The socio-economic explanation is that nobody wants to be a farmer anymore. Because it is unremunerative, and relatively hard physical work. The children of farmers aspire for a well-paying urban job. But the economy is not producing enough jobs to accommodate the migrants from farmer families. This leads to frustration, despair, unrest. Hence, the riots.
  • The rural-urban wage gap is wide at 45%, almost four times that of China. The share of farming in GDP is under 14%, although more than half of India’s 1.25 billion people still depend on it.
  • Demonetisation: The Centre’s decision to demonetise high-value currency notes in November last year came as a severe jolt to farmers as cash is the primary mode of transaction in agriculture sector.
  1. Pricing of agricultural produce:
  • Steep fall in the prices of agricultural goods: The price slump, significantly, has come against the backdrop of a good monsoon that led to a bumper crop. The production of tur dal, for instance, increased five-fold from last year to over 20 lakh tonnes in 2016-17.
  • Irrespective of price fluctuations, MSPs are supposed to enable farmers to sell their produce at remunerative prices. But procurement of crops at MSP by the government has traditionally been low for most crops, except a few staples such as rice and wheat. This has forced distressed farmers to sell their produce at much lower prices, adding to their debt burden.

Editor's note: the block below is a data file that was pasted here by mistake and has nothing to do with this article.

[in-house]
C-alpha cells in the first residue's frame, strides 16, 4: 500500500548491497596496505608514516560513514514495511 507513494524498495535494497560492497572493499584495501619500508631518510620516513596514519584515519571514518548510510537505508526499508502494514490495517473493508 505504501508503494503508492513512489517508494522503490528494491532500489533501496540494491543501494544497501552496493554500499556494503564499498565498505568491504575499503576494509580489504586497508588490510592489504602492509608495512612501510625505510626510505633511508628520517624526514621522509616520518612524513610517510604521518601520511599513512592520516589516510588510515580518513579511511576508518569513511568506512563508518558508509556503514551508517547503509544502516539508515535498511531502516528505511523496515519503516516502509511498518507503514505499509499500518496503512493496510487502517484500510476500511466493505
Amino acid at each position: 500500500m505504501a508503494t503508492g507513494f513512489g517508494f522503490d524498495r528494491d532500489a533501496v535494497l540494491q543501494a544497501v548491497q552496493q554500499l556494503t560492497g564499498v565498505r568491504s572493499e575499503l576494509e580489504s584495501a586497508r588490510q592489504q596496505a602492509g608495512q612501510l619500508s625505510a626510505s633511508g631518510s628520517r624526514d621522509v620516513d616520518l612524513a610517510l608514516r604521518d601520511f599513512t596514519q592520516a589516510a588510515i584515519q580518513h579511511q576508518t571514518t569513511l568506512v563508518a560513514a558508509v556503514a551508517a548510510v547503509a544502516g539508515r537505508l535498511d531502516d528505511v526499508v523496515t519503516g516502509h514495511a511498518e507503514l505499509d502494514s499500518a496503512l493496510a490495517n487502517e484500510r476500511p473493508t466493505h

• In Madhya Pradesh, this year was the second year of a bumper onion crop with no buyers. Farmers were forced to sell produce at for Rs 2 to 3 per kg as the state government delayed announcing procurement price of Rs 8 per kg. 33% of onion procured by the government rotted in absence of adequate storage facility
  • Our farm subsidy policy encourages the production of only low-value staples, such as rice and wheat, and the output of fruits and vegetables — that more Indians are eating and farmers producing — is not covered by the government’s minimum support price. Much of the farm distress sweeping India now stemmed from a glut of potatoes, onion and tomatoes.
  1. Agriculture still at mercy of monsoon rain: